• In Los Angeles County, the maximum rent increase is 8%, which is lower than the maximum rent increase of 5% plus inflation allowed in other parts of the state with rent control laws.
  • The rent can only be increased by landlords once every 12 months.
  • If the landlord increases the rent, they can also raise the security deposit by the same amount.
  • If a new tenant, who was not listed in the original lease, moves in, the landlord can increase the rent by 10%. The rent must be reduced by the same amount if that tenant moves out.

The landlord has the option to increase the rent by 1% annual rent increases for utilities they are responsible for paying.

  • Rent increases require a minimum of 30 days’ notice.

How Rent Control Affects Tenants

Rights and responsibilities

Rent control is a policy implemented in some jurisdictions to limit the amount landlords can charge for renting residential properties. The primary objective of rent control is to maintain affordable housing options for tenants, especially in areas with high demand and limited supply. While rent control can offer benefits for tenants, it also comes with various implications concerning tenants’ rights and responsibilities.

How to find rent-controlled apartments

Which areas in Los Angeles are subject to Rent Control? You can find out if your property is rent-controlled by using the Zone Information and Map Access System (ZIMAS), a resource available for City of Los Angeles County residents. To access ZIMAS, visit

Dispute resolution

Dispute resolution involves using different methods and processes to settle conflicts or disagreements between parties. This approach provides options other than going to court, which can be expensive, lengthy, and hostile.

Using dispute resolution methods can encourage working together to solve problems and can also help parties to maintain or enhance their relationships. Common dispute resolution methods include:

Negotiation: Negotiation is a process where the parties in a dispute communicate directly with each other to reach a mutually acceptable resolution. It is informal and voluntary, involving compromise and collaboration. The objective is for each party to understand the other’s perspective and interests. Legal counsel may or may not be involved in the negotiation process.

Mediation: Mediation is a process that’s more organized than negotiation. It involves a mediator, who is an impartial third party that helps in communication between two conflicting groups. The mediator’s role is to facilitate communication between parties to identify their interests, consider various solutions, and ultimately come to a lease agreement that satisfies everyone involved. Mediators do not have decision-making authority and instead aim to guide the parties toward mutually acceptable solutions.

Rent Control Reforms

Recent changes to Los Angeles rent control laws

Landlords can only evict tenants from rental properties, including single-family homes, if there are specific reasons such as unpaid rent, documented lease violations, or owner move-ins. They can no longer evict tenants for no reason.

The Housing Department of the city has a list of valid legal reasons for eviction categorized as “at-fault” and “no-fault”. If the eviction falls under the “no-fault” category, the landlord must compensate the tenant to pay relocation fees.

The city’s Housing Department reports that about 400,000 more rental units will be covered by “just cause” eviction protections if they are made universal. Some renters, such as those in rent-stabilized units, already have these protections.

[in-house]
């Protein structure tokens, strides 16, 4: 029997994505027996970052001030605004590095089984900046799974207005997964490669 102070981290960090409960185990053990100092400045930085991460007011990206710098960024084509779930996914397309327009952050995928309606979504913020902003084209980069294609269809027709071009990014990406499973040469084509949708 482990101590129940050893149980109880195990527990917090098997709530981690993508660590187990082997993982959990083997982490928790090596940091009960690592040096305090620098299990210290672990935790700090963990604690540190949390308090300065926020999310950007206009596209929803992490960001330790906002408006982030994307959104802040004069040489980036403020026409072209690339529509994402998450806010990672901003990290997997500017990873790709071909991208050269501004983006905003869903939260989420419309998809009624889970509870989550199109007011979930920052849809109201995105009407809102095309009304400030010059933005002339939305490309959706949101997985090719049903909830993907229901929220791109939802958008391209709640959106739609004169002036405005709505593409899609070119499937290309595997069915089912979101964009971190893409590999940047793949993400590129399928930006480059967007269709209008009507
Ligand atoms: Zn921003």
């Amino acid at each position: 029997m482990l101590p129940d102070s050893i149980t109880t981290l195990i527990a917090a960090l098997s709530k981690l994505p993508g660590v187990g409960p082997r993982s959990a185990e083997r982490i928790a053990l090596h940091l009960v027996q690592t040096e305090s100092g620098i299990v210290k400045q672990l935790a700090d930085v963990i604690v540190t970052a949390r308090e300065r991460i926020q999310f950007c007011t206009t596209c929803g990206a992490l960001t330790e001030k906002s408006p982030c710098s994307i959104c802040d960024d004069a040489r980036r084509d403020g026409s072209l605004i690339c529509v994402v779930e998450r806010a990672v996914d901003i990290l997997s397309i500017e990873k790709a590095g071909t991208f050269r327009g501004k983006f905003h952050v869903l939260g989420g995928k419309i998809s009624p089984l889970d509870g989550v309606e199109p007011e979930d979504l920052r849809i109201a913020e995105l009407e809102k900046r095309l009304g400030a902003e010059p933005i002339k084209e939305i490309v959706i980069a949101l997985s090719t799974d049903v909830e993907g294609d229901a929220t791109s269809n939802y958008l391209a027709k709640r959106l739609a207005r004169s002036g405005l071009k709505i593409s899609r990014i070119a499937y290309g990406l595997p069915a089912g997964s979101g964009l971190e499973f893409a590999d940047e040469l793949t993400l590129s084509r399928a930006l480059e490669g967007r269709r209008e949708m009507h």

This part of the package is highly important because it provides protection to all units within the city. The law is currently active and its regulations will come into play either after six months of residing in a property or upon the termination of a lease, whichever happens first.

Advocacy for reform

In February of last year, the Los Angeles City council passed a set of permanent tenant protections in Los Angeles with the goal of helping renters as the local state of emergency related to COVID-19 was scheduled to end at the end of this month.

In the coming weeks, the Los Angeles City Council will vote on a comprehensive set of tenant protections. However, advocates for tenants’ rights argue that an important ordinance is not included: the right to legal counsel for renters. On Wednesday night, SAJE organizers partnered with the Right to Counsel Coalition of Los Angeles to hold a town hall in the historic South-Central neighborhood of LA.

At the meeting, renters who are at risk of eviction attended to gain knowledge about their rights and legal options for seeking advice. Over 100 renters joined via Zoom, and dozens were present in person.

Jose “Joey” Lopes, who attended the meeting, revealed that he is currently two months behind on his rent. Lopes explained that he had depleted most of his savings to pay rent during the first year of the pandemic. He added that his mother had contracted COVID-19 recently, and her condition became severe enough to require heart surgery. The medical bills added up quickly, and his job as a Door Dash delivery driver was not adequate to cover all his expenses.

Lopes found it challenging to complete the rent relief application form. He compared it to filling out an IRS form, stating that any form that complex is difficult to complete. Lopes said that having a lawyer provided for him would help him better understand his rights as a renter and navigate the application process. Additionally, if he were to face eviction and choose to contest it in court, he would feel more at ease with the knowledge that a lawyer could assist him in his defense.

Future outlook

Despite some good news about U.S. rent prices falling in August, the long-term outlook still doesn’t seem promising.’s latest data shows that the median rent in the 50 biggest cities in the country decreased by $10 per month last month. This is the first price drop since November.